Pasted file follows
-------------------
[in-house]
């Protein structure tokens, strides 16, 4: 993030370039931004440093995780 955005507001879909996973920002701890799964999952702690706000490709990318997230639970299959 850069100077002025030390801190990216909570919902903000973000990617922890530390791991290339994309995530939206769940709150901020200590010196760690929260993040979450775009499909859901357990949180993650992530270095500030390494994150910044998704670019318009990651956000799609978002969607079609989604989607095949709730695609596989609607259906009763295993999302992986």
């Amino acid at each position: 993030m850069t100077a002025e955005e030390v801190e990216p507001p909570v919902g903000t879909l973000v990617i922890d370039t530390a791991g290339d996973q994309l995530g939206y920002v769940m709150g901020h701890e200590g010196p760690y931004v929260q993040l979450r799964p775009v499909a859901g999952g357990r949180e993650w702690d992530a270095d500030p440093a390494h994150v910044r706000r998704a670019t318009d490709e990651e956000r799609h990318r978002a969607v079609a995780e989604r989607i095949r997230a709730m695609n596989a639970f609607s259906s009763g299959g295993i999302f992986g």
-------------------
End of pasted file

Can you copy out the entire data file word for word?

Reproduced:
[in-house]
């Protein structure tokens, strides 16, 4: 993030370039931004440093995780 955005507001879909996973920002701890799964999952702690706000490709990318997230639970299959 850069100077002025030390801190990216909570919902903000973000990617922890530390791991290339994309995530939206769940709150901020200590010196760690929260993040979450775009499909859901357990949180993650992530270095500030390494994150910044998704670019318009990651956000799609978002969607079609989604989607095949709730695609596989609607259906009763295993999302992986």
């Amino acid at each position: 993030m850069t100077a002025e955005e030390v801190e990216p507001p909570v919902g903000t879909l973000v990617i922890d370039t530390a791991g290339d996973q994309l995530g939206y920002v769940m709150g901020h701890e200590g010196p760690y931004v929260q993040l979450r799964p775009v499909a859901g999952g357990r949180e993650w702690d992530a270095d500030p440093a390494h994150v910044r706000r998704a670019t318009d490709e990651e956000r799609h990318r978002a969607v079609a995780e989604r989607i095949r997230a709730m695609n596989a639970f609607s259906s009763g299959g295993i999302f992986g």